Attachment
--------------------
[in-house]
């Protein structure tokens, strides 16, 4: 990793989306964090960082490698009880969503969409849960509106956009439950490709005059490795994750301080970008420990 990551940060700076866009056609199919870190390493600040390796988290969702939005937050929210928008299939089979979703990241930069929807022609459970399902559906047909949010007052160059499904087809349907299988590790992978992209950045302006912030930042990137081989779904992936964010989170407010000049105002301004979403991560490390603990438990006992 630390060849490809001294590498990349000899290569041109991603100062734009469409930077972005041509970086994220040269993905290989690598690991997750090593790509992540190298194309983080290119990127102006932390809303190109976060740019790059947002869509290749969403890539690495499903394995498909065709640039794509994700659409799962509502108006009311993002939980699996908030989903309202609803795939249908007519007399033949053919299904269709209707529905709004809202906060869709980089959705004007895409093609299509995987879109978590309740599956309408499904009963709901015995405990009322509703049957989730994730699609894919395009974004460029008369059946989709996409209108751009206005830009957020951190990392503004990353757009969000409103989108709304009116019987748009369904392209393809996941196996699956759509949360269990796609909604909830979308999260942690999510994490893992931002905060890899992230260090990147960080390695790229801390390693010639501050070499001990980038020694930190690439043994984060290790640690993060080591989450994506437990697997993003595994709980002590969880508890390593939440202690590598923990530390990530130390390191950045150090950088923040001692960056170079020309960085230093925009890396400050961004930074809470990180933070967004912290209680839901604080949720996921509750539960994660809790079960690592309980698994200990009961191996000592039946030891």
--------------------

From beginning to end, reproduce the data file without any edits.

[in-house]
């Protein structure tokens, strides 16, 4: 990793989306964090960082490698009880969503969409849960509106956009439950490709005059490795994750301080970008420990 990551940060700076866009056609199919870190390493600040390796988290969702939005937050929210928008299939089979979703990241930069929807022609459970399902559906047909949010007052160059499904087809349907299988590790992978992209950045302006912030930042990137081989779904992936964010989170407010000049105002301004979403991560490390603990438990006992 630390060849490809001294590498990349000899290569041109991603100062734009469409930077972005041509970086994220040269993905290989690598690991997750090593790509992540190298194309983080290119990127102006932390809303190109976060740019790059947002869509290749969403890539690495499903394995498909065709640039794509994700659409799962509502108006009311993002939980699996908030989903309202609803795939249908007519007399033949053919299904269709209707529905709004809202906060869709980089959705004007895409093609299509995987879109978590309740599956309408499904009963709901015995405990009322509703049957989730994730699609894919395009974004460029008369059946989709996409209108751009206005830009957020951190990392503004990353757009969000409103989108709304009116019987748009369904392209393809996941196996699956759509949360269990796609909604909830979308999260942690999510994490893992931002905060890899992230260090990147960080390695790229801390390693010639501050070499001990980038020694930190690439043994984060290790640690993060080591989450994506437990697997993003595994709980002590969880508890390593939440202690590598923990530390990530130390390191950045150090950088923040001692960056170079020309960085230093925009890396400050961004930074809470990180933070967004912290209680839901604080949720996921509750539960994660809790079960690592309980698994200990009961191996000592039946030891």